For a while in the 1970s Jim lived near the clifftop fishing village of Auchmithie on the Angus coast north of Arbroath. The village is famed as the birthplace of the Arbroath smokie - the oak smoked haddock that is now exported worldwide from smoke houses in Arbroath. The song originated as a poem by Norman Buick whose family emigrated to Canada when he was just a boy but who returned many times to visit his birthplace in his later years. Jim loved Auchmithie and after meeting the poet he set the words to music and created what has become Auchmithie's athem.
Fishing boats in Auchmithie harbour
History: The Arbroath Smokie
|1: There’s a wee fishing village on the shores of the North Sea,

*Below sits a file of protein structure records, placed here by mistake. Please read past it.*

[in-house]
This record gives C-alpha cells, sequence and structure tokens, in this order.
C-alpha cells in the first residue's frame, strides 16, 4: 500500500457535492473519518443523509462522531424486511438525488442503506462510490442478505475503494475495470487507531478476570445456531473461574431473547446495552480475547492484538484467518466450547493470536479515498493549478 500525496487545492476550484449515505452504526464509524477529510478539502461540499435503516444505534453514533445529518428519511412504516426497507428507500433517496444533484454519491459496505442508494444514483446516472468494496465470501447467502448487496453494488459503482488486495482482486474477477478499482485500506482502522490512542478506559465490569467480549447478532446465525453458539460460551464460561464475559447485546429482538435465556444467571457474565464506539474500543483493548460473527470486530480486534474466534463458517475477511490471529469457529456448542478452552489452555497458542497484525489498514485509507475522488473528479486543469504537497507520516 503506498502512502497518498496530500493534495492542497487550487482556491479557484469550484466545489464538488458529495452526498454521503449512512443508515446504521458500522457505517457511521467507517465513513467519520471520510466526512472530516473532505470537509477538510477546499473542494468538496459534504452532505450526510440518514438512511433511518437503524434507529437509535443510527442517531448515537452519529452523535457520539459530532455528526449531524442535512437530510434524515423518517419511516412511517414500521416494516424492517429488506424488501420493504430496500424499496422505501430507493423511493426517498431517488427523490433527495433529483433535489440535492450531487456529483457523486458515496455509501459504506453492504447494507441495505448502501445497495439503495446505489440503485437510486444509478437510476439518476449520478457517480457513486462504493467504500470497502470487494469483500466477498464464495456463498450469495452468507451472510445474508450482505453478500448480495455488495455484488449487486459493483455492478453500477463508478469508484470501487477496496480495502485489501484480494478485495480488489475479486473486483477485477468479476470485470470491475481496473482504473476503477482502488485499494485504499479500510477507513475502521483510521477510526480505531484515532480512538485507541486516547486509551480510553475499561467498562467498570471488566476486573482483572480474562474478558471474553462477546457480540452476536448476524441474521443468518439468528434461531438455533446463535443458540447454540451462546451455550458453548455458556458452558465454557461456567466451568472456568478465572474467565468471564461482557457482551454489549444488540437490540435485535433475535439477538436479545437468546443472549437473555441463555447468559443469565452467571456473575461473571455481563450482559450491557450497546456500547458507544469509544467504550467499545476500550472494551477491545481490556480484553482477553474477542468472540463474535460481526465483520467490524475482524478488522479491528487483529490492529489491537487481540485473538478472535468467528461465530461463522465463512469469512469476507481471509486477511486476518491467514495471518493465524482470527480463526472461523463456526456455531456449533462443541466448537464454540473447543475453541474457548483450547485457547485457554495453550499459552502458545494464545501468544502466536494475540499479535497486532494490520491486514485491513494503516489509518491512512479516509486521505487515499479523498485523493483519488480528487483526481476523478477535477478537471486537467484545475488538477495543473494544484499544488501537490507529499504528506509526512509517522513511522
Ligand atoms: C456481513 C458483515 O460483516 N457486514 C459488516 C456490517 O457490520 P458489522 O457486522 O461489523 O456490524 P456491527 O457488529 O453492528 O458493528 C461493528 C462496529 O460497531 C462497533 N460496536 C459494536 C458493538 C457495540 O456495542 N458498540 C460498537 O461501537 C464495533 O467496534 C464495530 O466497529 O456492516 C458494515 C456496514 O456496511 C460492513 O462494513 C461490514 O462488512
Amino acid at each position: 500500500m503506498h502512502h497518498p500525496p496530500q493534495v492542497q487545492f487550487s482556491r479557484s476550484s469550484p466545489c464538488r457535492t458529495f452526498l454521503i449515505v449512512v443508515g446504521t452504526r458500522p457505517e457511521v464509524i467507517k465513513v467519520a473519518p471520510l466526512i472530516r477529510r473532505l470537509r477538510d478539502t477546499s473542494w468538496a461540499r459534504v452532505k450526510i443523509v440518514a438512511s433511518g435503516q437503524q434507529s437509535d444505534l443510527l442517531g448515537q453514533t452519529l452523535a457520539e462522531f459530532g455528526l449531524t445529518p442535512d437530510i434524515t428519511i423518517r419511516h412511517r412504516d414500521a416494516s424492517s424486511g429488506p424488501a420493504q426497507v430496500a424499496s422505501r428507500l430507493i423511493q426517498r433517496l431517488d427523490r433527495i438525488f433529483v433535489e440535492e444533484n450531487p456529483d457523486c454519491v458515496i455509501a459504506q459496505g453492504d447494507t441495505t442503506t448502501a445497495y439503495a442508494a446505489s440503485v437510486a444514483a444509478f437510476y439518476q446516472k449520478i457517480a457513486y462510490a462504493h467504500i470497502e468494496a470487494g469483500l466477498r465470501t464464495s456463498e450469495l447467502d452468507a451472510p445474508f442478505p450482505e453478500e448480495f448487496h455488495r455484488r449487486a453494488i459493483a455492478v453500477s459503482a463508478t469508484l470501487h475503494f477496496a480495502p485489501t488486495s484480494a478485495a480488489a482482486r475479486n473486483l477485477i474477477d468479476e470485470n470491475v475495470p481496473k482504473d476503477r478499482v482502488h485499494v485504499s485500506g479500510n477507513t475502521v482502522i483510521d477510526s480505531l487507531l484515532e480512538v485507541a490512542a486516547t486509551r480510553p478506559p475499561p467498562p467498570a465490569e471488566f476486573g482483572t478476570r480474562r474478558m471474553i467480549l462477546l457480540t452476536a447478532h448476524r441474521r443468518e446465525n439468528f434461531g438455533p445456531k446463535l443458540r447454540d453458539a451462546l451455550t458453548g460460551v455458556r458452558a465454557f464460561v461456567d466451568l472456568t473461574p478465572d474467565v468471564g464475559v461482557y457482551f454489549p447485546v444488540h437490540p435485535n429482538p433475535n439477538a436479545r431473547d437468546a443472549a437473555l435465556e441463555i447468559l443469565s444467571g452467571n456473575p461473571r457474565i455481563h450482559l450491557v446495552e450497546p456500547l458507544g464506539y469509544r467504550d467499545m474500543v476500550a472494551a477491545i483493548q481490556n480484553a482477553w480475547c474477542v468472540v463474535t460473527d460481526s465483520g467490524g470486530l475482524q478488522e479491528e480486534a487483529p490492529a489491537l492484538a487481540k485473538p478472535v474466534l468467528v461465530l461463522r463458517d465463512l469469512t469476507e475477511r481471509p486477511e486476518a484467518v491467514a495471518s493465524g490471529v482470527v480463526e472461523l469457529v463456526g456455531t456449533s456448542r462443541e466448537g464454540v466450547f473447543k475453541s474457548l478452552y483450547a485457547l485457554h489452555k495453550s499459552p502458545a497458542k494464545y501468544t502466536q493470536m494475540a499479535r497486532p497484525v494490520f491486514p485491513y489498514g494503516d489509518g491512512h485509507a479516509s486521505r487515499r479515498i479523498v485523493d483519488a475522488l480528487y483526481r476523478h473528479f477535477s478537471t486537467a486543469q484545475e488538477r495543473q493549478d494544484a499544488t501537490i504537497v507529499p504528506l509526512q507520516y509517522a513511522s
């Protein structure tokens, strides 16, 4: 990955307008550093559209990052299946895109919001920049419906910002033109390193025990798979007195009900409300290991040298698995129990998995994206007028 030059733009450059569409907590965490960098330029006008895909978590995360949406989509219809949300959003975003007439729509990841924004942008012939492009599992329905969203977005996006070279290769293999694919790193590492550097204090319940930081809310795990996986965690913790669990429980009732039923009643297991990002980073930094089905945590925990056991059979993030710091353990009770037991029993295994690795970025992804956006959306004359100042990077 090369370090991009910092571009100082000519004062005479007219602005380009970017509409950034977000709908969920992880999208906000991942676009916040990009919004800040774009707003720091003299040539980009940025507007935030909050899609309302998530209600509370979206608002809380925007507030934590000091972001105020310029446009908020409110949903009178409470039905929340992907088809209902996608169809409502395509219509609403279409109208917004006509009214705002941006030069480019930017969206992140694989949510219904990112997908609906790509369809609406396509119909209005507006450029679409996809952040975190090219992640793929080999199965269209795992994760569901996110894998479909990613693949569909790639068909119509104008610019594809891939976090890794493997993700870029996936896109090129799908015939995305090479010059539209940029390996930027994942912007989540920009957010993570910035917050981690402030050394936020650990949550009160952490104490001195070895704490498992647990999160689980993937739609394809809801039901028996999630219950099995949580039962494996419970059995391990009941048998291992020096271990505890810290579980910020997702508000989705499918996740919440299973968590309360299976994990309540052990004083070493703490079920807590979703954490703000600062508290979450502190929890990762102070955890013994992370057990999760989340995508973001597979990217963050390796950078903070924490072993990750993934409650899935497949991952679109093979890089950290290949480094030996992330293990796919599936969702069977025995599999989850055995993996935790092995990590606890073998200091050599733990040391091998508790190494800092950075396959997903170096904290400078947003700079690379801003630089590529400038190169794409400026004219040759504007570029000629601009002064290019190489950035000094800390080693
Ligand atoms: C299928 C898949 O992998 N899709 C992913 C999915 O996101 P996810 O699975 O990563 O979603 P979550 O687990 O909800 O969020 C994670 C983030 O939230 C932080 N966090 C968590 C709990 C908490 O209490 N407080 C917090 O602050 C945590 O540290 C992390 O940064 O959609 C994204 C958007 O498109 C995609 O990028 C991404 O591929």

Once famous for smoked haddock and they ca’d it Auchmithie;
I don’t know where this name came from or what it really means,
But once ye know Auchmithie ye’ll see it in your dreams.
2: It was there that I wis born many, many years ago,
In a wee old stone cottage overlooking the round-o,
Wi the cliffs sae high and rugged, washed by wild seas from below,
Such a place ye will ne’er see, no matter where ye go.
3: For I’ve been around Loch Lomond and Tobermoray Bay,
Inverary and Loch Fyne and all along the way;
But the bonniest spot that I’ve seen and aye will be tae me,
Is the rocks and cliffs and green braes o ma dear home Auchmithie.
c 1981 J Reid & N Buick/ Springthyme Music